Images of the South in Ouyang Xiu’s Historical Records of the Five Dynasties

Richard L. DAVIS

Abstract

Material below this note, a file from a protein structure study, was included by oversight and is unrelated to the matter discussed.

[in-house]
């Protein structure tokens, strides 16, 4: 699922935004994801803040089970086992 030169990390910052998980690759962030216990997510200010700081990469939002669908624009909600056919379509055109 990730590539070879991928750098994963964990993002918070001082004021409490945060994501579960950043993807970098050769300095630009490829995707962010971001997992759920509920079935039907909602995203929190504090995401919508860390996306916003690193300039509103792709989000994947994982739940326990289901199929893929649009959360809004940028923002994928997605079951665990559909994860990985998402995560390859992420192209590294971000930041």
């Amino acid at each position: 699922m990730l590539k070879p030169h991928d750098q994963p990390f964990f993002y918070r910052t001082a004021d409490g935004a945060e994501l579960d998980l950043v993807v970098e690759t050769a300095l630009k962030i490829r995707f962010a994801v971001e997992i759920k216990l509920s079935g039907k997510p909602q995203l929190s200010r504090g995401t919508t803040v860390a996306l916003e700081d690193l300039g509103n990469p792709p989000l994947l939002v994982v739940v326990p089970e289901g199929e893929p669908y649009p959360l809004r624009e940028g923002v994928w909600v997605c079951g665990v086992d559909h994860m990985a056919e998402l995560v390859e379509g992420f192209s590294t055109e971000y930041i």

Edward H. Schafer, in his 1967 book on Images of the South during the Tang period (617-907), speaks to some of the peculiarities of the far south, from the perspective of northern Chinese: the lewd and seductive character of its women, the violent and vengeful ways of its men, and the sense of potential peril at every turn. Schafer was alluding chiefly to the region which corresponds with current-day Yunnan, Guizhou, and Vietnam; but back in the 7th=9th centuries, such frontier conditions might also be found in less remote parts of the country, such as modern Fujian, Jianzi, Hunan, and Sichuan of the seventh to ninth centuries, for the assimilation of Han-Chinese peoples and their ways was not always so thoroughgoing as Chinese government's liked to think. For some parts of the south during the Five Dynasties era (907-960), the persistence of some of these frontier conditions may well explain the many characterizations of the era as "chaotic" and its ruling elite as inordinately "debauched" or "uncivil." I am thinking in particular of the "Ten Kingdoms" (Shiguo 十國) in the Historical Records of the Five Dynasties (Wudai shiji 五代史記), by Ouyang Xiu 歐陽修 (1007-72). But frontier culture is far from the singular reason for the depravity he finds; materials life and uniquely southern values are additional factors. The paper below begins with some of this characterizations of the south in terms chiefly of political legacy, finishing with an attempt to explain those characteristics from the perspective of Ouyang Xiu's own perception of the south in relation to the north. By studying the political record contained in the Historical Records, I seek to probe the cultural divide between north and south, a divide that began with simple geographical barriers and nurtured, in the end, different conceptions of empire.